Also, it's easier to sneak out for an hour when you know you can get a good ride in than to go for an hour and not even make it to the top of the local awesome trail. There is something defeating about having to turn around before you're ready.

Another benefit is that you won't need a week to recover from your Saturday frolic. You could even fit a couple significant rides into your week and still get your epic ride on Saturday. This can be attributed to better overall health and it will translate into eating and sleeping habits. So that brings us to how we can get faster. Here are the quickest and easiest steps to instantly get faster. Otherwise you have to do cross-training, which is all of the stuff that we started biking to avoid.

1. Eat Better
-This step seems hard, and it is very difficult to change your entire diet. However, food is fuel. The better the fuel, the better the engine runs. It's as simple as that. Consistently eating well is harder than just eating something good right before you head out, so start out eating well to fuel your rides. Who knows? You may even want to eat better. I'll let you figure out what fuel to consume, but whole foods are always a good thing. Carbs combined with protein and fluids with electrolytes probably will help also. Appropriate fuel varies depending on the ride.

2. Sleep
-This step is the most difficult for those of us with kids. but getting proper rest is crucial in order to have the energy to complete your ride. Then after you're done riding, you need to sleep again to recover so that next time you ride you'll be faster.

3. Upgrade Bike
-A lighter bike is going to make it easier to go uphill, but that's not the whole package. A bike designed for an intended use is going to accomplish the desired task better than a bike designed for something else. If you trailride a cyclocross bike, it will be light so it should climb well. But it's traction and geometry will slow you down. It may still be fun, maybe the kind of fun that near death experiences provide,but it won't be fast on a loose or technical trail. The Same goes for an 8-inch travel, dual-crown downhill bike on a smooth and flowy trail like Bonneville Shoreline. It will just be wrong for the trail and therefore, not fast. However, if you go with a mid-travel full-suspension bike it will be perfect for 95% of the trails out there and really good for the last 5%. The same applies to road bikes. A bike with endurance geometry will excel on the long rides, but not do as well as a climbing bike on North Ogden Divide. Just like mountain bikes, there are good road bikes that do it all. If you cater to the 95% of your riding, you will get faster with a better bike.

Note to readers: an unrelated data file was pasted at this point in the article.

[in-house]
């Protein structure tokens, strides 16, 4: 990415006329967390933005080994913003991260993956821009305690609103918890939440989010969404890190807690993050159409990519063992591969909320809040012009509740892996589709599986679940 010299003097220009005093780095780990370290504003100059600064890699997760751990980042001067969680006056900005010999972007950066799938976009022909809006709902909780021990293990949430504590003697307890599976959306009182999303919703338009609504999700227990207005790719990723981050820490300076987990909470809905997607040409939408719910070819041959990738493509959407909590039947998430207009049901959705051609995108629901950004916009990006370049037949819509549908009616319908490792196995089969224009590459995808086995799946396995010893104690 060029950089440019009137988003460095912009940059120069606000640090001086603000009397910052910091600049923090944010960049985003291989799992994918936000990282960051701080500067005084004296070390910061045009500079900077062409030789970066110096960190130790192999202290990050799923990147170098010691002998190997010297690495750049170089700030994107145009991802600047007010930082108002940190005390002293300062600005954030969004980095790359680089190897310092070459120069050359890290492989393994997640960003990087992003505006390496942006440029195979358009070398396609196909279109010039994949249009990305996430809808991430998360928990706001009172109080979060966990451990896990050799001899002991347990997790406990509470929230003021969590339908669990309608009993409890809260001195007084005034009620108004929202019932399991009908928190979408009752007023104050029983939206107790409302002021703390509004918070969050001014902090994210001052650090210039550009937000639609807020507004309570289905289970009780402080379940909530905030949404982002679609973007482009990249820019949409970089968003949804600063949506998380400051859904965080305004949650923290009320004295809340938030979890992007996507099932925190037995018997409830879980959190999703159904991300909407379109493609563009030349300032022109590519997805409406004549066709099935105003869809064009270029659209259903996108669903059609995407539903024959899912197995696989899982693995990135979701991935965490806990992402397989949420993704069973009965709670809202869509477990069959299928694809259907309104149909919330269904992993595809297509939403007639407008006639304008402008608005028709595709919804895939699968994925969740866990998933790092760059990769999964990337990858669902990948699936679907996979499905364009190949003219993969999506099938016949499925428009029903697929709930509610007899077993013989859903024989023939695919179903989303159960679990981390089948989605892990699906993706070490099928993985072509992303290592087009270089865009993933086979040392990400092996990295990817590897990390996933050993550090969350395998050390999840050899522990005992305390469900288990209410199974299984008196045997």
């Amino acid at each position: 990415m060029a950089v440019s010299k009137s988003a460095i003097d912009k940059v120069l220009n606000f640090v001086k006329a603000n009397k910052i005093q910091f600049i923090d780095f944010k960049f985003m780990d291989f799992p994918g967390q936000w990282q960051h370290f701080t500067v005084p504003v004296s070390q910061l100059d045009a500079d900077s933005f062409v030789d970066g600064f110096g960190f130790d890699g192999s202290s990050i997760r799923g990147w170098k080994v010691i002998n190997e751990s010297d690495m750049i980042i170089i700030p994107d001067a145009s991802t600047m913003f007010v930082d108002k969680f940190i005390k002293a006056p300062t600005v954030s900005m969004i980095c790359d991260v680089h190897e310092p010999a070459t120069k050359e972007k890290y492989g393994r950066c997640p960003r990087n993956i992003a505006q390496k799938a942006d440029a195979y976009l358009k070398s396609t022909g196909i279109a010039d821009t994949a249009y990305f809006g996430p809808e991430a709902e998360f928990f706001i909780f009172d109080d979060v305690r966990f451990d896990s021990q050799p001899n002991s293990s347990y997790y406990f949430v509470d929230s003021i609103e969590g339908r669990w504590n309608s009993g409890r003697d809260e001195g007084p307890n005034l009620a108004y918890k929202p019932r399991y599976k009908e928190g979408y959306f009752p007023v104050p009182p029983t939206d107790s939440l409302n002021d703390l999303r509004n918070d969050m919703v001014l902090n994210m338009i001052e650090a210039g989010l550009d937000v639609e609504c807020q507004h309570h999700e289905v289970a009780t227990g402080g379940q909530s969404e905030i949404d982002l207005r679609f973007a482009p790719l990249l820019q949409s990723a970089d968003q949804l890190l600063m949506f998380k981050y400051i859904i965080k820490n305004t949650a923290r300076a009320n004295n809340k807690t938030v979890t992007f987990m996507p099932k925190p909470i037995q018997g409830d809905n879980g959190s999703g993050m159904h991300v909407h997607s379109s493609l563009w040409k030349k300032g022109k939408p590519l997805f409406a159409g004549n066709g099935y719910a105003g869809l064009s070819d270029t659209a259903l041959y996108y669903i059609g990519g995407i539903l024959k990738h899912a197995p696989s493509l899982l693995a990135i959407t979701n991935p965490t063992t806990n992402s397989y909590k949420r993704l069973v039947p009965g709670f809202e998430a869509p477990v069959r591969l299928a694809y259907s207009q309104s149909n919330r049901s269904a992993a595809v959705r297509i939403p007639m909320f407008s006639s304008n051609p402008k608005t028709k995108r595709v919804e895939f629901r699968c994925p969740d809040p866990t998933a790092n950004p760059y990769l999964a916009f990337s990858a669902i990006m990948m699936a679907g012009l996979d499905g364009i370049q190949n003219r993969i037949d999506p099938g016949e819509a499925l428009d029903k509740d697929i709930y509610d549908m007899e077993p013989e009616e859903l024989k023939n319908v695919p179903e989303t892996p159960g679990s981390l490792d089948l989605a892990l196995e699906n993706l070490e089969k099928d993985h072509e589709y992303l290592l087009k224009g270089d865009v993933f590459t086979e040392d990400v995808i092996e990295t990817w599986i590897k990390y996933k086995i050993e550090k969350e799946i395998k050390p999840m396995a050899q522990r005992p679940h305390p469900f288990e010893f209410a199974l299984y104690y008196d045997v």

4. Upgrade Wheels
-This is easier than upgrading your entire bike and in some cases it's a better option than upgrading your entire bike. Better wheels will handle, accelerate, and even brake better than heavier or flimsier options. Lighter wheels should make you faster, but weight is only one aspect of what makes a good wheel. If you are on a limited budget, just upgrade your tires. Tires are the easiest way to make an immediate change in how your bike rides. Make sure you find the wheels and tires that are going work best for what you want them to do. 

5. Upgrade Components
-This is the least noticeable way to get faster, but still makes a difference. If you can crunch through gears while the hammer is down, you'll be faster. Upgrading to carbon handlebars and seat post will only make a little difference in the short run, but for the days you can go on longer rides those  "small" upgrades will help you feel fresher for longer and that will help you be faster. If you have a mountain bike and upgrade your suspension, you'll have more control which equates to more confidence and thus more speed. As Sir Isaac Newton taught us, more speed is directly related to being faster. And a dropper post on any bike will make you faster. ANY bike. Just ask me to prove it when I can build the Wikipedia page filled with my biased assumptions.